New York Post – Editorial: Secretary of State Condoleezza Rice has made her most generous offer yet to the mad mullahs of Iran: Suspend your enrichment of uranium, halting a critical step in the development of nuclear weapons, and Washington is prepared to develop “a more normal relationship.” The New York Post
January 26, 2008 — Secretary of State Condoleezza Rice has made her most generous offer yet to the mad mullahs of Iran: Suspend your enrichment of uranium, halting a critical step in the development of nuclear weapons, and Washington is prepared to develop “a more normal relationship.”
“If Iran would suspend its uranium-enrichment and -reprocessing activities – which is an international demand, not just an American one – then we could begin negotiations, and we could work over time to build a new, more normal relationship,” she told the World Economic Forum at Davos.
It was as conciliatory a note as the Bush administration has ever struck on Iran.
Clearly, achieving an end to Iran’s quest for nuclear weapons is of paramount importance in ensuring regional stability in the Middle East.
But is suspending uranium enrichment enough of a step to immediately offer the prospects of normalized relations with Tehran?
We think not.
Pursuit of nukes, after all, is just one of the ways in which Iran presents a danger to world peace.
Even with its nuclear-weapons program on hold (according to a recent National Intelligence Estimate), Iran continues to export terrorism via surrogates like Hezbollah in Lebanon and Hamas in the Palestinian territories.
And it continues to arm and supply the anti-American terrorist insurgency (or what’s left of it) in Iraq.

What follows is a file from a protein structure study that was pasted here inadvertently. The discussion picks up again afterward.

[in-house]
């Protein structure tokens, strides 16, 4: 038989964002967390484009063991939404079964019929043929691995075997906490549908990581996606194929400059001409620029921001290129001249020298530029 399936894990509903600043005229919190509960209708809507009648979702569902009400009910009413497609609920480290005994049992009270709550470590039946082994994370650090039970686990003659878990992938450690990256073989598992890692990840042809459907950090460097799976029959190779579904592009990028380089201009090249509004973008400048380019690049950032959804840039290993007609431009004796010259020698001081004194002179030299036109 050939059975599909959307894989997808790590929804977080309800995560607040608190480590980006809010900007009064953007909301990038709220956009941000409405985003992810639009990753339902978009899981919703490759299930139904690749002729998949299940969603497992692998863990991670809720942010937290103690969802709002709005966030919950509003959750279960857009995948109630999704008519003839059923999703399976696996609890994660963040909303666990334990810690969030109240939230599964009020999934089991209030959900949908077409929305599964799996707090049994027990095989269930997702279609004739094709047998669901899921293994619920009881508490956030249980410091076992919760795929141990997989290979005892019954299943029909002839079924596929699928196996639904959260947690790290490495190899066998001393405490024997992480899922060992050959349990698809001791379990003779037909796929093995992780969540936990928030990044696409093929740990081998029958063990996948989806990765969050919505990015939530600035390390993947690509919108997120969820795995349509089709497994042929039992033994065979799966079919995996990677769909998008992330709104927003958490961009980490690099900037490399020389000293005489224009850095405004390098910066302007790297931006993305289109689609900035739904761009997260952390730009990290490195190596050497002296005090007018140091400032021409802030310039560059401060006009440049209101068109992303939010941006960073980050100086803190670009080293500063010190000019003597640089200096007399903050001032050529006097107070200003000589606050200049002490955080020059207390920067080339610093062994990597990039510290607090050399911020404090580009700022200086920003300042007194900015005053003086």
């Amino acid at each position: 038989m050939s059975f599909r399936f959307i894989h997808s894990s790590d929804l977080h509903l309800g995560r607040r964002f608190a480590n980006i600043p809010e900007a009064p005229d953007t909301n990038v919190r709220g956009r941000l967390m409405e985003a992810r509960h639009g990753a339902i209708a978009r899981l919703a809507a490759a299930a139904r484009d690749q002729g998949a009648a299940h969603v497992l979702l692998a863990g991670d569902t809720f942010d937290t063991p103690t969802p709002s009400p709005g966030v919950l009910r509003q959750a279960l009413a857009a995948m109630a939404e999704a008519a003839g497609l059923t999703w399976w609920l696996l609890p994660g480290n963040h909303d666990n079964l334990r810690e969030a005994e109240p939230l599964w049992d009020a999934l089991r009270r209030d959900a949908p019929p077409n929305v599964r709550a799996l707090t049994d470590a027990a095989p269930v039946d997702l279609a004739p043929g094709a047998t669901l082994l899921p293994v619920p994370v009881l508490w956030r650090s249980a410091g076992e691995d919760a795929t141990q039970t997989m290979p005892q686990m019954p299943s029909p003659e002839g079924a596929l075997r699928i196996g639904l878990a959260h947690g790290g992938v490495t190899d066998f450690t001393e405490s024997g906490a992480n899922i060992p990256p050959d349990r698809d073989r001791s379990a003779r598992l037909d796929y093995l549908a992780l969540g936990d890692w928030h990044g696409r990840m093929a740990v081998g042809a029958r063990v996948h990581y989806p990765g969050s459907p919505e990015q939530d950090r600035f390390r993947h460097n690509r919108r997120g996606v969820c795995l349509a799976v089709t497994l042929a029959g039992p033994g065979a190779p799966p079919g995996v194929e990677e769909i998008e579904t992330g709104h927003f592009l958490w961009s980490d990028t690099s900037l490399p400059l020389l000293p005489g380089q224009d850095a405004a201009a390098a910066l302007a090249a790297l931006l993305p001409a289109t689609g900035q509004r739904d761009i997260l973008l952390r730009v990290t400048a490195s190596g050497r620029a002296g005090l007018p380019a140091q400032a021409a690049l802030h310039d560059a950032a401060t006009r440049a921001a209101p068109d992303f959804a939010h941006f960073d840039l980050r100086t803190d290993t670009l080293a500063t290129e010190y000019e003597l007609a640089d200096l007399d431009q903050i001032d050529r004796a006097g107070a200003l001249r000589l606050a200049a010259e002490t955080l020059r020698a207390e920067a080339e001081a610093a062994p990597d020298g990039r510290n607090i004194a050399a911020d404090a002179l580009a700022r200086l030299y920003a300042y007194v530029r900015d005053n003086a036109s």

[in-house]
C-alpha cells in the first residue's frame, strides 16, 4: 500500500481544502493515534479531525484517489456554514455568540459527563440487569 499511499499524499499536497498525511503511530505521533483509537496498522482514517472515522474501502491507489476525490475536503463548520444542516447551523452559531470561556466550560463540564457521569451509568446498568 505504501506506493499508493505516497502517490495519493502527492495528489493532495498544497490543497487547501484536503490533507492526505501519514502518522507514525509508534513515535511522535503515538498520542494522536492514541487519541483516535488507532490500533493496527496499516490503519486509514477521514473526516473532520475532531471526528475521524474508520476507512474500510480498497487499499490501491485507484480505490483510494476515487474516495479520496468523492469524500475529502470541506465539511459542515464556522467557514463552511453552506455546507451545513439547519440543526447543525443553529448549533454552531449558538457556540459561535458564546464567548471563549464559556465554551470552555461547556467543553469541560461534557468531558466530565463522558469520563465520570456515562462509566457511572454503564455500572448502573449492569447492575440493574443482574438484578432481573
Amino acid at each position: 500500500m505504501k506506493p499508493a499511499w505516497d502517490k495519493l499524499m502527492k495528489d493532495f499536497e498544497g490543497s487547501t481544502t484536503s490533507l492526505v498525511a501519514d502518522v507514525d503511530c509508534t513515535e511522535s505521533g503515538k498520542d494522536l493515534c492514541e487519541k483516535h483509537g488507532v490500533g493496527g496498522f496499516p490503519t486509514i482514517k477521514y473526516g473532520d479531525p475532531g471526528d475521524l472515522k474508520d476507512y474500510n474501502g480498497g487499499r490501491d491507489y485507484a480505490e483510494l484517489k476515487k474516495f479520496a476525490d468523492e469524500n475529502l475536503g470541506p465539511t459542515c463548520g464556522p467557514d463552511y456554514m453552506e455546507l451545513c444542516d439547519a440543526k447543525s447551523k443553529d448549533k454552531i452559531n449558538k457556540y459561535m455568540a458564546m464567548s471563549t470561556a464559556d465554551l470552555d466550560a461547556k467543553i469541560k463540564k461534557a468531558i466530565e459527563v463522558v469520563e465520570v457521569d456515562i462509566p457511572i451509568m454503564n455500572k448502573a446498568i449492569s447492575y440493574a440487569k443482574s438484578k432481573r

Iran, in short, is the single most destabilizing element in the world’s most dangerous region.
Surely, the mullahs in Tehran can’t be encouraged to think that they can get off the hook with a single gesture on their nuclear program.
To be sure, Rice in her remarks stressed that Washington has “real differences” with Iran on issues like supporting terrorism.
And we understand the administration’s eager hope for a major diplomatic breakthrough before the president leaves office – particularly when it comes to Iran, after having been forced to pull back from its previously confrontational approach.
But those “real differences” encompass far more than a currently inactive WMD program – even though that program remains a genuine threat, despite the interpretation that congressional Democrats have drawn from the recent NIE.
Iran and the United States can only resume a normal relationship – broken after Islamic fundamentalists toppled the shah in 1979 – when Iran itself no longer constitutes a real threat to world peace and America’s security interests.
But it will take more than a suspension of uranium enrichment for that to happen. Much more.